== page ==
Assuming the following costs/cow, crestar and insertion by vet £8.13, crestar removal by vet £1.20 and single AI costing £8.95, the cost of the synchronisation and double AI is £46.73/calf born (60 percent conception rate and £28/cow synchronised and double AI’d). The cost of the synchronisation and single AI is £41.50/calf born (46 percent conception rate and £19.10/cow synchronised and single AI’d). Assuming natural service costs of £18/calf for a bull producing 40 calves per annum, though the cost on the average sized N.Ireland farm is likely to be double this at £36/calf, where a bull can be substituted by synchronisation and Ai the increased weight and calf quality must cover the additional cost. In the project outlined above the additional weight at 200 days averaged 43kg/calf. This in itself should cover the synchronisation and Ai costs even before considering possible premiums for improvements in the quality of the calves as denoted by improved conformation and growth potential scores. It is much more difficult to justify synchronisation and AI where it is not substituting for a bull. From the project it is calculated that the extra weight gain would have to be worth £109/100kg to cover the costs of synchronisation and double Ai or £97/100kg to cover the costs of synchronisation and single AI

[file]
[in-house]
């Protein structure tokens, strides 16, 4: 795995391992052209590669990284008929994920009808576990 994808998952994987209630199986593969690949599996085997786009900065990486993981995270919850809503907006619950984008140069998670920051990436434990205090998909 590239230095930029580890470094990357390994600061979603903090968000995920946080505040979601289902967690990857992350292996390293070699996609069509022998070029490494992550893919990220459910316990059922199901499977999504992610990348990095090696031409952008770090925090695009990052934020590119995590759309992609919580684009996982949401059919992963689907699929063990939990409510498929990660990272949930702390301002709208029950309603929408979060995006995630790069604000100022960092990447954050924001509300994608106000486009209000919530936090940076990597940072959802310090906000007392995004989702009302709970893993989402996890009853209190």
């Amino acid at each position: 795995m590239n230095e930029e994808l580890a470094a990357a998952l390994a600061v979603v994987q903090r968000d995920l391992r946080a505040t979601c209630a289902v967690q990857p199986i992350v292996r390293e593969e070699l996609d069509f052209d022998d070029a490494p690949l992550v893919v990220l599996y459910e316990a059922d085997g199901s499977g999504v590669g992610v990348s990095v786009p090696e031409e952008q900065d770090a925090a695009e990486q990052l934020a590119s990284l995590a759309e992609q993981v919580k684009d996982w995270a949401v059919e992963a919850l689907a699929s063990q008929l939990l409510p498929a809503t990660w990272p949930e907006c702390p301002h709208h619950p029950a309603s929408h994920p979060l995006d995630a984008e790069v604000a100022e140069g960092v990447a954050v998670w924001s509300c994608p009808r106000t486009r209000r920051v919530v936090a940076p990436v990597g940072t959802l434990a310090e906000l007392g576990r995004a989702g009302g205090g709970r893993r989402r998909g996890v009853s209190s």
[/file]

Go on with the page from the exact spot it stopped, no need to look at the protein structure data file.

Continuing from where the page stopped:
Using Crestar or CIDR synchronisation techniques